MARION - A successful backstroke swim always starts under water.
Once the swimmer surges from the wall, they are allowed to remain submerged for the first 15 yards. Kick too big, and the speed is hindered by excessive drag. Kick too small, ... »
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For data fiends, I have a few links for you.
You’ll notice from the links that Rukkus is a company that sells tickets to athletics events and concerts. Jake Sharpless is Rukkus’ Marketing and Content Manager. He put together a map of EVERY COLLEGE FOOTBALL PLAYER on a roster this season.
Yes, EVERY COLLEGE FOOTBALL PLAYER. For the record, there are 13,000.
Here’s a link to the Rukkus blog post, which includes heat shots graphing where each conference finds its most players.
If you look at the map, you kind of get why college football is the way it is and why the SEC is the dream market for major media. The southeast is where the players are and that helps propel it to top headlines/storylines on your TV and mobile device and apps and such.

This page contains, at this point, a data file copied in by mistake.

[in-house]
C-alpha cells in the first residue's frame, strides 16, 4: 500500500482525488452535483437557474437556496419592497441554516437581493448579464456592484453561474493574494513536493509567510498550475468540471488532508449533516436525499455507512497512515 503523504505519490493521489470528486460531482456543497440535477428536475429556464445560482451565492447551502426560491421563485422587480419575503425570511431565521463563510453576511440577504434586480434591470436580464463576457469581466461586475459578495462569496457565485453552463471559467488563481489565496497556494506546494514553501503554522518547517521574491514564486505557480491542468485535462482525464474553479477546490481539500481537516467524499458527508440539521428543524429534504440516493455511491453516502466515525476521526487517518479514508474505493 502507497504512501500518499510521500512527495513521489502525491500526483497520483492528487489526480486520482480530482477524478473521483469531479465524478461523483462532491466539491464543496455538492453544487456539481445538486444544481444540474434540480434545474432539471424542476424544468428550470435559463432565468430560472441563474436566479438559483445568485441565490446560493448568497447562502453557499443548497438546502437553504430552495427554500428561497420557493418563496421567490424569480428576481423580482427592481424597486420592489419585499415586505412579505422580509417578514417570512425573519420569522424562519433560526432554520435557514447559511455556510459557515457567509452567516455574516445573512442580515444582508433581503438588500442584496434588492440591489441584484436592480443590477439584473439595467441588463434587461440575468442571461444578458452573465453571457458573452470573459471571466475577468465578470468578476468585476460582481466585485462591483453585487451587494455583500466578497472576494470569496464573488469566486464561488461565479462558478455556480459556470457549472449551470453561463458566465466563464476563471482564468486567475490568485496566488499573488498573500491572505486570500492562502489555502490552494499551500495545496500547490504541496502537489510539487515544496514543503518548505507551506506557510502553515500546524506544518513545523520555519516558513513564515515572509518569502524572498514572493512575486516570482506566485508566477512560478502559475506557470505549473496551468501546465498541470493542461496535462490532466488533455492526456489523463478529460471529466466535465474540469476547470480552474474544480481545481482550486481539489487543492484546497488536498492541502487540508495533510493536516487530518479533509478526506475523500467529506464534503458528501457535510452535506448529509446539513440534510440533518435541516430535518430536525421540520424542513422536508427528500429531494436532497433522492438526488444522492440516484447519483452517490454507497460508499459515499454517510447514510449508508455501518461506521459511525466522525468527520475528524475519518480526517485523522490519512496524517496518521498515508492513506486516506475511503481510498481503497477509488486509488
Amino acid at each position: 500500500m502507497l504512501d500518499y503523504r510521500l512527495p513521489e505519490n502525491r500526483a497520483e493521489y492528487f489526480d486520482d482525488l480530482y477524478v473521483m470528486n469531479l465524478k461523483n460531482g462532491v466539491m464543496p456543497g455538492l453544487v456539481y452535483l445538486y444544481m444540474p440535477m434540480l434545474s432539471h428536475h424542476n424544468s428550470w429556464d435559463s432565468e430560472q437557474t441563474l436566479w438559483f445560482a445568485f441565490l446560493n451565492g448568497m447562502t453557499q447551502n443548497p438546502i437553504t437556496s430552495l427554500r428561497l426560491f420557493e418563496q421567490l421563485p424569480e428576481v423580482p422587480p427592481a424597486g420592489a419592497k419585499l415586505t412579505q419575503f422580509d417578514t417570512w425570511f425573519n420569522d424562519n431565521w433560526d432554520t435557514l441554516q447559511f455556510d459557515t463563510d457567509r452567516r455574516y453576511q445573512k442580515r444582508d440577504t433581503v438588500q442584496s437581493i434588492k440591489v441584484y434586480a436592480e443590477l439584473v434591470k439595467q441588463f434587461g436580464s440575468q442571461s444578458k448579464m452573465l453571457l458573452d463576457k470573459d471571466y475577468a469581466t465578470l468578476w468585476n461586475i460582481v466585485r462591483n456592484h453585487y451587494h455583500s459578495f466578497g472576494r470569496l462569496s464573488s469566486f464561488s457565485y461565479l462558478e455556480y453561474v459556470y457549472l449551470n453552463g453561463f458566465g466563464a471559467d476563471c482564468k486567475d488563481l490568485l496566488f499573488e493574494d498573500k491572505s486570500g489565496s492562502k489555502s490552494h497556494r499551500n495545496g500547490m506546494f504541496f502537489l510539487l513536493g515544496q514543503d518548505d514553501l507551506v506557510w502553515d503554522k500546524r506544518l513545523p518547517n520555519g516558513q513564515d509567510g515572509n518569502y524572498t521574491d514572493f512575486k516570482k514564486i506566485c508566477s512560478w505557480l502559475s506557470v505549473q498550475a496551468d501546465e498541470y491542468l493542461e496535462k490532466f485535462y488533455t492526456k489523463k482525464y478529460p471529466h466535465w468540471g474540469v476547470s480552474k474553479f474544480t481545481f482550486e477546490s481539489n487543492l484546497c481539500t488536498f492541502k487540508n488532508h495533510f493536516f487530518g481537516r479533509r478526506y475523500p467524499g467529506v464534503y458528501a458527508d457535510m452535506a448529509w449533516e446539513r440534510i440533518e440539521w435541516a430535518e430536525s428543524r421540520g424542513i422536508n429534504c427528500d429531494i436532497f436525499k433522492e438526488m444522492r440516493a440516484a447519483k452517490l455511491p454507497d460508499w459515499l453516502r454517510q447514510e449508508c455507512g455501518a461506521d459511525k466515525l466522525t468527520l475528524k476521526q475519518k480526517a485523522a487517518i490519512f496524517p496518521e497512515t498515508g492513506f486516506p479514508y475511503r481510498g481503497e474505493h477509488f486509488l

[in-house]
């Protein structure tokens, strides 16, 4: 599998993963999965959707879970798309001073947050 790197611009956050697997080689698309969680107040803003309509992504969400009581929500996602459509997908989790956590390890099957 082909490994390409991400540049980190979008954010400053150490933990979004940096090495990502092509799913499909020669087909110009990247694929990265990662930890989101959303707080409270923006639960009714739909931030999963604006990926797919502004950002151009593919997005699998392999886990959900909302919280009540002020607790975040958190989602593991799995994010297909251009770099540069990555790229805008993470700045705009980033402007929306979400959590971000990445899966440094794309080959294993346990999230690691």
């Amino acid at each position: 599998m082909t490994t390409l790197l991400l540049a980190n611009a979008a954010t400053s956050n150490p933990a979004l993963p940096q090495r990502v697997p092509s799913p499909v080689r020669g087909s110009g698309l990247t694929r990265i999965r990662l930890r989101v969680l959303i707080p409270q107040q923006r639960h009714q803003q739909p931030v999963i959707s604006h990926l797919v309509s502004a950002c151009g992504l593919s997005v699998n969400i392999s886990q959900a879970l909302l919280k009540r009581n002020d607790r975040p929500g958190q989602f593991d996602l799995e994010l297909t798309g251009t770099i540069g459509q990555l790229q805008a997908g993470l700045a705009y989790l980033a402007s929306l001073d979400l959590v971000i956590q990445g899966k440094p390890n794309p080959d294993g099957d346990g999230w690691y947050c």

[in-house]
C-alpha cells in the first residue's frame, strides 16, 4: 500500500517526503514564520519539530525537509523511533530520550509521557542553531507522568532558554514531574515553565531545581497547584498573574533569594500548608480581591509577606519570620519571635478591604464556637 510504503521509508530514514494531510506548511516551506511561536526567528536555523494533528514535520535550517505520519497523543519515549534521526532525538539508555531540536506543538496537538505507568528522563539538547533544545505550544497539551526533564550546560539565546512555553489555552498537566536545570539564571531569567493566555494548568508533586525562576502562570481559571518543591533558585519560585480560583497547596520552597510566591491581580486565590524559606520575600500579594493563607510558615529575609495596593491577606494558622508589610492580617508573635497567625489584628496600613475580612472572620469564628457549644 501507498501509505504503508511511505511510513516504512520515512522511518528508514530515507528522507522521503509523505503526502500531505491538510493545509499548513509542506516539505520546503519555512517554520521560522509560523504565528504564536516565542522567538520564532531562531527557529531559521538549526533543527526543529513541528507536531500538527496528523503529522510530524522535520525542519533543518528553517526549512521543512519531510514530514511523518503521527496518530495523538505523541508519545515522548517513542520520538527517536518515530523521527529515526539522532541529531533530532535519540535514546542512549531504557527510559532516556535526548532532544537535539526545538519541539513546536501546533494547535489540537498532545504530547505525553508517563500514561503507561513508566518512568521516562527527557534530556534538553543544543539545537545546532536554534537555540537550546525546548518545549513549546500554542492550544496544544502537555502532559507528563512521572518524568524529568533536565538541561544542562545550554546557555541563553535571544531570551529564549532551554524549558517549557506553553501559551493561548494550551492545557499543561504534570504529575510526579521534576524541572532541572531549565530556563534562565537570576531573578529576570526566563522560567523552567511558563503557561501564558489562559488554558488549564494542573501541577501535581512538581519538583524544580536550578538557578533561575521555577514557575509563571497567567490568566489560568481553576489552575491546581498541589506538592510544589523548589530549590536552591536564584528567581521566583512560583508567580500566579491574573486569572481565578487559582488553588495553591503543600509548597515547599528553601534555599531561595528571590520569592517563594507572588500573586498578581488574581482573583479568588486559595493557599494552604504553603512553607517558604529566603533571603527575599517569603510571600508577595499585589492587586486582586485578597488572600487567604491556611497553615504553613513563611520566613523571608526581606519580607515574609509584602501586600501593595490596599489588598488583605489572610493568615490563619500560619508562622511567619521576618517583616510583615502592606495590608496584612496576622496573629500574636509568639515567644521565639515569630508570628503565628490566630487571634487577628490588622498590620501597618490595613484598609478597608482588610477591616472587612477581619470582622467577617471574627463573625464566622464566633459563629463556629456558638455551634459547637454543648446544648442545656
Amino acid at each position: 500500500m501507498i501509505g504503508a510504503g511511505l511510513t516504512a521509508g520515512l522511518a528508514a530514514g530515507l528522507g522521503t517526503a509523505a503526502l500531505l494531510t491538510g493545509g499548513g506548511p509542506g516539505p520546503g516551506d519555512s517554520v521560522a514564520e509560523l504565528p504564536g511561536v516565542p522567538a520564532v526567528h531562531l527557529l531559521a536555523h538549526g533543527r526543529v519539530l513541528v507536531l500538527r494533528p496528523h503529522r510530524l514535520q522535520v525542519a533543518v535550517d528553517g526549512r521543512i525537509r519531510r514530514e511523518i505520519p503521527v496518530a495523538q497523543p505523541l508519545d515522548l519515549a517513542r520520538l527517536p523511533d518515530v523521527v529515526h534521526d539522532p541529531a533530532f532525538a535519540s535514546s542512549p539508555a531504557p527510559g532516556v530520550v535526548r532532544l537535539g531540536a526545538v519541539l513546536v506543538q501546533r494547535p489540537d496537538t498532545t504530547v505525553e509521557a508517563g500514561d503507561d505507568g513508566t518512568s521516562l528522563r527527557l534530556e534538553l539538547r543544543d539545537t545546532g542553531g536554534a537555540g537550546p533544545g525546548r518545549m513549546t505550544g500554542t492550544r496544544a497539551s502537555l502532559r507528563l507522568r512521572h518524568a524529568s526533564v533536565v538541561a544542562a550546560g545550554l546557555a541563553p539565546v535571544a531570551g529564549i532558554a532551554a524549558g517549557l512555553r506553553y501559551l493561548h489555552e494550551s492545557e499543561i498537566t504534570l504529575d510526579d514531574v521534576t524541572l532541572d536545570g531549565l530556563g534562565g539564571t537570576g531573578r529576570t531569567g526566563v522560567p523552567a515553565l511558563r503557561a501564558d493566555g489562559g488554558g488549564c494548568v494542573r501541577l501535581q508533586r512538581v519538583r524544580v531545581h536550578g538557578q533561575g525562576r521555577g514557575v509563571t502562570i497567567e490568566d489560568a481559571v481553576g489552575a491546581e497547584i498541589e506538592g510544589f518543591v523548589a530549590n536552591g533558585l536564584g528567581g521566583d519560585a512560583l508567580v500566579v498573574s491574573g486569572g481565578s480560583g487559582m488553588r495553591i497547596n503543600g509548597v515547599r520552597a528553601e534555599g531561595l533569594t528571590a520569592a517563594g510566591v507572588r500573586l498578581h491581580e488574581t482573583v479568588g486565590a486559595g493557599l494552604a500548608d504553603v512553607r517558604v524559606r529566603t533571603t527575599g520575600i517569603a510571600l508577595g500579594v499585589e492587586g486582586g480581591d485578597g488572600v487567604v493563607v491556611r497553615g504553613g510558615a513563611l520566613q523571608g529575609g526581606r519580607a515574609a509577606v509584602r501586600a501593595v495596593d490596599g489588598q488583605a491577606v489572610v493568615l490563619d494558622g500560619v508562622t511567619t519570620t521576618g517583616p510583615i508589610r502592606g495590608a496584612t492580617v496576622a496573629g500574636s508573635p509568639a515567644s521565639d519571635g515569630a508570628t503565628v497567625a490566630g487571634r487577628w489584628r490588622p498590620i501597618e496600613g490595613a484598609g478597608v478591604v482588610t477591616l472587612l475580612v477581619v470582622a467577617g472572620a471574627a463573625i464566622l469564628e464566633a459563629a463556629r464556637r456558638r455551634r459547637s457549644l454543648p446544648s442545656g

Here are a few of the findings.
• The average Pac 12 recruit comes from 836 miles away, almost double that of any other Power 5 conference.
• The average distance from hometown to school is 128 miles for USF players, lowest in CFB.
• The average distance from hometown to school is 1,881 miles for Hawaii players, highest in CFB (Stanford has the highest average of any mainland school at 1,243 miles).
• The average FBS player hails from 446 miles away from their school.
• More than a third of all FBS players come from either Texas, Florida, or California and Vermont is the only state without an FBS homegrown player.
There’s also a graphic on the blog page that shows the average distance players travel from home for all 128 FBS schools.
Here’s a link to the state of Iowa, where 90 of the 122 Iowans currently on FBS rosters player for Iowa or Iowa State.
The state of Iowa produced .89 percent of the talent in FBS this year, ahead of Arkansas ( .83) but behind Kansas ( .93). Texas produced the most at 13.44 percent.
Dig in. Tell me what you think is interesting. Thanks to Jake for the email and the incredible amount of work.
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